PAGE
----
The Province
Camille Bains
Canadian Press
June 10, 2005
Latest News

Aga Khan followers gather in Vancouver

VANCOUVER (CP) -- Thousands of people from across North America got a rare glimpse of their Ismaili spiritual leader Friday as the Aga Khan addressed followers in a private service that was to be focused on compassion and charitable works.

Farid Damji, a spokesman for the gathering that attracted about 20,000 people to the Trade and Convention Centre, said Ismaili Muslims revere the Aga Khan for his emphasis on improving the lives of those in need.

"Everybody's really excited to see him," Damji said. "It doesn't happen very often and it's a unique opportunity, so we're celebrating that."

Damji said the service, scheduled to last about 45 minutes, included recitations from the Koran, along with a message from the Aga Khan, a billionaire philanthropist in his late 60s who lives near Paris.

"Commonly he speaks about general values and principles, things that the Ismaili community takes to heart in terms of ethics in action, in terms of the value in education and the importance of making a meaningful contribution to not just where we live in society but the globe overall," Damji said.

The Aga Khan, who earlier this week was invested as an honorary companion of the Order of Canada, is revered as the 49th direct descendant of the Prophet Mohammed by about 15 million followers worldwide.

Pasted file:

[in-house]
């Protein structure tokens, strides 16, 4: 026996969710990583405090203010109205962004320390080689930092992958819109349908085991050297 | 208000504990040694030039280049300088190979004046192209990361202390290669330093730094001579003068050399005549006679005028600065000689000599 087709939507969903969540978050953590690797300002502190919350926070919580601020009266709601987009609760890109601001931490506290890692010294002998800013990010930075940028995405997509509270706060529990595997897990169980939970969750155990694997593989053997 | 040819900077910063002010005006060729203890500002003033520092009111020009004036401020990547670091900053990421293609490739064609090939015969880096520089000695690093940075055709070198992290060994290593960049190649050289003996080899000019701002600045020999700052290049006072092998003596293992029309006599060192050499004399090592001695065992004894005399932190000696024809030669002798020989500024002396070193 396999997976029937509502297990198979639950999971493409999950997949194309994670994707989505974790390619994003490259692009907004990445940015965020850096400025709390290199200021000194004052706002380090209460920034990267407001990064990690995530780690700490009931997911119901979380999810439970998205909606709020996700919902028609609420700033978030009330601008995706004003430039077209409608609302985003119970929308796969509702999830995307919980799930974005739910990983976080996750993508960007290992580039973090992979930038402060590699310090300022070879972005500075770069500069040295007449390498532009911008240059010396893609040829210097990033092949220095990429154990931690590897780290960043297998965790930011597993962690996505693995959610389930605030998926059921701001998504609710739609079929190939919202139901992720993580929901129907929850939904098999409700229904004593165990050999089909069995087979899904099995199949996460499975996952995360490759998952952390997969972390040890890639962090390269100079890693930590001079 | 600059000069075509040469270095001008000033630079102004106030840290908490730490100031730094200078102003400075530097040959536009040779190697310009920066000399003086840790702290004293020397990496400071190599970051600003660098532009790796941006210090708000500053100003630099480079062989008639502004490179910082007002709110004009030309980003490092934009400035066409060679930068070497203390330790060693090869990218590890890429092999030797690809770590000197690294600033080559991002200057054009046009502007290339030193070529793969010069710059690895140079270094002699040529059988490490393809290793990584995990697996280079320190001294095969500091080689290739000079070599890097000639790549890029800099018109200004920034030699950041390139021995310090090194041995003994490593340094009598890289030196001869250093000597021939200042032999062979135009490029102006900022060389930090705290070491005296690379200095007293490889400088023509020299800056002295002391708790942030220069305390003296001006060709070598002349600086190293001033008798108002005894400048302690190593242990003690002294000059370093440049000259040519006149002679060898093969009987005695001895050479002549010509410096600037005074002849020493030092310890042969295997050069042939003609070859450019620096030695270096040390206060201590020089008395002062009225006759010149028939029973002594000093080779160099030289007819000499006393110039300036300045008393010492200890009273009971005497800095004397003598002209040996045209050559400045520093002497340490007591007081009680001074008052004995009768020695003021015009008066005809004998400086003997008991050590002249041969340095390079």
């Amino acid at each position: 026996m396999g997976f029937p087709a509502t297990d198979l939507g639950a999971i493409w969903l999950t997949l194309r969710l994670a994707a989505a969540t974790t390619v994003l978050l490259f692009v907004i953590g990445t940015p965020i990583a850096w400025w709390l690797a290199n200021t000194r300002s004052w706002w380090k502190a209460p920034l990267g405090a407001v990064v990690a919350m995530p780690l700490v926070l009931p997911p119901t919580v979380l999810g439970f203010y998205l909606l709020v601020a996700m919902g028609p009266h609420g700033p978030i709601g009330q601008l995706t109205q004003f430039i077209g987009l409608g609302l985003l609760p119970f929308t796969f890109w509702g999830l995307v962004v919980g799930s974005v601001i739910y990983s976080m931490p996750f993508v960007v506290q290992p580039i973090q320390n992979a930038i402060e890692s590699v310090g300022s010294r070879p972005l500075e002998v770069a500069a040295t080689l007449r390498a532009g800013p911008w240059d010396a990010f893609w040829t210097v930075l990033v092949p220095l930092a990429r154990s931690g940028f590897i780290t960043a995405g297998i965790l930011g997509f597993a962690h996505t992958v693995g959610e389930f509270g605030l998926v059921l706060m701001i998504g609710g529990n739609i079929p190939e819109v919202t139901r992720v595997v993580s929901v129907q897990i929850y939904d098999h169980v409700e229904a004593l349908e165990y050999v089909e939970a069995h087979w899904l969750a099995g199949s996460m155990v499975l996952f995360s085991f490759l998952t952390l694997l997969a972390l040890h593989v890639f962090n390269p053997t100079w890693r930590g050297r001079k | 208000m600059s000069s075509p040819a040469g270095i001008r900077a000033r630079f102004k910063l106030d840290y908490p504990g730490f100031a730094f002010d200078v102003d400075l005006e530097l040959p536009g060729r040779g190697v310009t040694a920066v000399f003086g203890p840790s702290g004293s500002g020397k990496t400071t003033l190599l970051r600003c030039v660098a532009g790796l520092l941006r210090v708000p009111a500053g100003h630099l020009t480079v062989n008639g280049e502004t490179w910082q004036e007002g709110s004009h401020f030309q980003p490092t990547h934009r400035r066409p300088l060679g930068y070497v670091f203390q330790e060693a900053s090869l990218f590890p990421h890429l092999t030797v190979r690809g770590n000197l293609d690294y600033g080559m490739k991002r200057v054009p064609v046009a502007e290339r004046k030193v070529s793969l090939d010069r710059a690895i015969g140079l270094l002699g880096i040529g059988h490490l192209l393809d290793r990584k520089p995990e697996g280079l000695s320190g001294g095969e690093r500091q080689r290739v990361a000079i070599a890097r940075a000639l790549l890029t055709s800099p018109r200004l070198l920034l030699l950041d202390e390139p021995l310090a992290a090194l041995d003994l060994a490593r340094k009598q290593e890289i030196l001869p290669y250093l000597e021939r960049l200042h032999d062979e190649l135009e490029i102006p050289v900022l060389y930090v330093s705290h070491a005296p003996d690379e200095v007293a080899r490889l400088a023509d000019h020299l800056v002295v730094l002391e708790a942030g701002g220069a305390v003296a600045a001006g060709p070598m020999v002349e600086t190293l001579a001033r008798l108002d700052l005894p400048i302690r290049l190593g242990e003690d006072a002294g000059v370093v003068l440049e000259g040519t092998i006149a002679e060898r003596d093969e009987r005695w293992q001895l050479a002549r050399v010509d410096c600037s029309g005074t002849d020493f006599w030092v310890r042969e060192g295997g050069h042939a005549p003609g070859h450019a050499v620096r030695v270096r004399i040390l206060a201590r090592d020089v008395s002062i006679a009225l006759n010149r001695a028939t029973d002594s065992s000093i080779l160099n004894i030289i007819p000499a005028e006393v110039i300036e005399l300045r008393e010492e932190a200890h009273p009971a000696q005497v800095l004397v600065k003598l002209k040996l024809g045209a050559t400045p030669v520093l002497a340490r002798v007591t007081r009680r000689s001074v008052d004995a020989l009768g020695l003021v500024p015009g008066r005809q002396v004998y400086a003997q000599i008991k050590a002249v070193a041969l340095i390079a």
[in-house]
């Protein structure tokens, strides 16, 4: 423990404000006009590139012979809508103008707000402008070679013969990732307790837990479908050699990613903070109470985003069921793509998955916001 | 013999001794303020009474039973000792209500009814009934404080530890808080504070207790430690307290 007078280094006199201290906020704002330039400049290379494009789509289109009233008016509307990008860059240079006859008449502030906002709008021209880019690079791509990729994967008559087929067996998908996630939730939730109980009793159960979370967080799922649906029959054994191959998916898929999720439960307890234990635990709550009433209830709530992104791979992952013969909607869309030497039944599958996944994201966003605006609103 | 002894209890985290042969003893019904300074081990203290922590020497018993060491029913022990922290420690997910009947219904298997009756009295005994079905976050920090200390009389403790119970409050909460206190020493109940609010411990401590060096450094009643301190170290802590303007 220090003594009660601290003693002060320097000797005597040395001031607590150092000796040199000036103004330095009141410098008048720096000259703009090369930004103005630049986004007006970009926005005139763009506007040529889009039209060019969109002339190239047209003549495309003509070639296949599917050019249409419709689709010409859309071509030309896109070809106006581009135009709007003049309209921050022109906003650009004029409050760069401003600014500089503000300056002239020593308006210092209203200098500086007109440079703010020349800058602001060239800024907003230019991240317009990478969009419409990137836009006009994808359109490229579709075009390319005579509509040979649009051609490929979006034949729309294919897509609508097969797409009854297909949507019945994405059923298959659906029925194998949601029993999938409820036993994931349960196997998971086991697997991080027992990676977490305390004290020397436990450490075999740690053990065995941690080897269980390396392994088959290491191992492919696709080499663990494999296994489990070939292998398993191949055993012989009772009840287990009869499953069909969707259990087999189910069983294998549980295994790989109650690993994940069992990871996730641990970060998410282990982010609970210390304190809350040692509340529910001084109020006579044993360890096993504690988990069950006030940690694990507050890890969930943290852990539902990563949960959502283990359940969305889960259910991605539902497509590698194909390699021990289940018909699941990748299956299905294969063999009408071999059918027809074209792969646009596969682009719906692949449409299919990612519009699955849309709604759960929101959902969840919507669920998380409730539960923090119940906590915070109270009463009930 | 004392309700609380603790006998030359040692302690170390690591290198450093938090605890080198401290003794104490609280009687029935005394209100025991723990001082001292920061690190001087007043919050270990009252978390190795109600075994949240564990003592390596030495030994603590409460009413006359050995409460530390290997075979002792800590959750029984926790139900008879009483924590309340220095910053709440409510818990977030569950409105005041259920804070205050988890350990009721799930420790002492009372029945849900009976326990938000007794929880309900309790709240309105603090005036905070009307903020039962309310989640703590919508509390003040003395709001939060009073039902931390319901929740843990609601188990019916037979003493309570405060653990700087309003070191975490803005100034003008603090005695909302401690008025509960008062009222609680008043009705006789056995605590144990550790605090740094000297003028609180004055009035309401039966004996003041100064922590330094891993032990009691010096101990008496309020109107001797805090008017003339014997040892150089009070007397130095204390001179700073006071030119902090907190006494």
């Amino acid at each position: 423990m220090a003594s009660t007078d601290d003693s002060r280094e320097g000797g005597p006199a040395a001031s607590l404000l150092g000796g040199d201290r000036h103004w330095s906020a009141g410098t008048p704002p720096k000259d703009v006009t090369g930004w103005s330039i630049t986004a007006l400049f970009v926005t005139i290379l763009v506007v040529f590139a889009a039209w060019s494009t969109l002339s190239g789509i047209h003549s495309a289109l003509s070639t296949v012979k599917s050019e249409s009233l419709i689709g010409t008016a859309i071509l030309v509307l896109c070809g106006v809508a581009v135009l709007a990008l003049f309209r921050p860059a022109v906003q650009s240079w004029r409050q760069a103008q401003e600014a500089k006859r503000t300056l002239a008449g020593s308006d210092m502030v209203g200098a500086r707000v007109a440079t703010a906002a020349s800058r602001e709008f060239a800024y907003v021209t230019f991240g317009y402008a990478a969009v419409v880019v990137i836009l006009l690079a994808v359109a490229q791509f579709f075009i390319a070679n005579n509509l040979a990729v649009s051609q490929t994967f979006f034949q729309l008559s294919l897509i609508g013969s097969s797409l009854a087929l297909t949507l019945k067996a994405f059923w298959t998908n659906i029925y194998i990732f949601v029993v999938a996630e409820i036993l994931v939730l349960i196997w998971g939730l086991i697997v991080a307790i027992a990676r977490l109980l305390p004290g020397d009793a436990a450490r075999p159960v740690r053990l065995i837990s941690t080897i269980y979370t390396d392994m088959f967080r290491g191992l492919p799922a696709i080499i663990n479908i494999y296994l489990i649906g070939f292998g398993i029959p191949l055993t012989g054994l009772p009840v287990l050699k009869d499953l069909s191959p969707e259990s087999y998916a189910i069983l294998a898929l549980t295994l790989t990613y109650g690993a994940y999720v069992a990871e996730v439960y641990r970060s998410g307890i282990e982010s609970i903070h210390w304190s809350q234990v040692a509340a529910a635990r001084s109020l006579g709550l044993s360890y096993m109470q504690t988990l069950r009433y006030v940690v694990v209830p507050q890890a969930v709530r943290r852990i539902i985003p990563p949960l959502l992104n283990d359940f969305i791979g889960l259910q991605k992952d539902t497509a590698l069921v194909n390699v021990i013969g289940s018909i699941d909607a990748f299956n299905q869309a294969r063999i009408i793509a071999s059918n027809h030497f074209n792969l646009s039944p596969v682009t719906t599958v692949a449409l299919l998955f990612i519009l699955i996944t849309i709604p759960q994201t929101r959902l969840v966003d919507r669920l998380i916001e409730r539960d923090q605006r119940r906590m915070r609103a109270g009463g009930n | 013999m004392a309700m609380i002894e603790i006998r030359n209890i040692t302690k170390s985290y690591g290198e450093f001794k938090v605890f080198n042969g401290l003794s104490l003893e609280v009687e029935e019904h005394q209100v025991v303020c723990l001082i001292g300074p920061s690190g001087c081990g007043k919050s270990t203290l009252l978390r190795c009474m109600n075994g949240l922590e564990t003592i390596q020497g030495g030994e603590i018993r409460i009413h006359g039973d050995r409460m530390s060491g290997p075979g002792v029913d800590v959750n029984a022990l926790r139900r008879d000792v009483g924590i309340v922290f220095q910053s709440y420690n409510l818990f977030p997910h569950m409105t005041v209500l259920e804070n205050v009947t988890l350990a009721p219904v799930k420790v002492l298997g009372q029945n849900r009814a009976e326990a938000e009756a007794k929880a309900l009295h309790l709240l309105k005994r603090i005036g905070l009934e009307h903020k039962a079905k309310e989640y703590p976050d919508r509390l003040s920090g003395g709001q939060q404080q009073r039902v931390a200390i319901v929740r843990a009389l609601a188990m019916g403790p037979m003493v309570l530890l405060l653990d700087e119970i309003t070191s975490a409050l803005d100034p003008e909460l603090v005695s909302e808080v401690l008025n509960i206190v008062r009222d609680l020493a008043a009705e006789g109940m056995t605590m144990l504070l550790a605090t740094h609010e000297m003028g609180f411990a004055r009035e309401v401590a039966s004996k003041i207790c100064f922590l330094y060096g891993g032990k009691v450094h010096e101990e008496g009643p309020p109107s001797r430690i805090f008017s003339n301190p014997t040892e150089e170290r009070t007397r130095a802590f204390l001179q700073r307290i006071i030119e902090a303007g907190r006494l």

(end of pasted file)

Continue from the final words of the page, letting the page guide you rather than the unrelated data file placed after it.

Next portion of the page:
Followers came from across Western Canada and the United States to attend Friday's service. Some people were lining up for hours before he spoke.

The Aga Khan's visit to Vancouver -- and earlier to Ottawa and Toronto -- was kept generally low-key because Ismailis consider their faith a private affair.

Instead, they highlight their good works, especially in developing countries.

The Aga Khan Development Network, a group of private, non-denominational agencies launched in 1967, has branches in 30 countries.

In Canada, home to about 75,000 Ismaili Muslims, the foundation has partnered with the Canadian International Development Agency to support projects in Asia and Africa for over 20 years.

Samin Abdulla, spokeswoman for the network based in Chantilly, France, said the Aga Khan considers Canada to be a role model for pluralism and has chosen Ottawa as the home of a new global centre for pluralism.

"A lot of Ismaili communities and other communities had been expelled from Uganda in the '70s and Canada was really kind enough to open their arms," Abdulla said.

The Aga Khan has been leader of the Ismailis since 1957.

The foundation has opened universities in several countries, including Pakistan, India, central Asia and Africa, Abdulla said, adding education was also close to the heart of the Aga Khan's grandfather.

"We've got a school in east Africa that's now 100 years old so this is something that's a long, long tradition."

Canadian Press 2005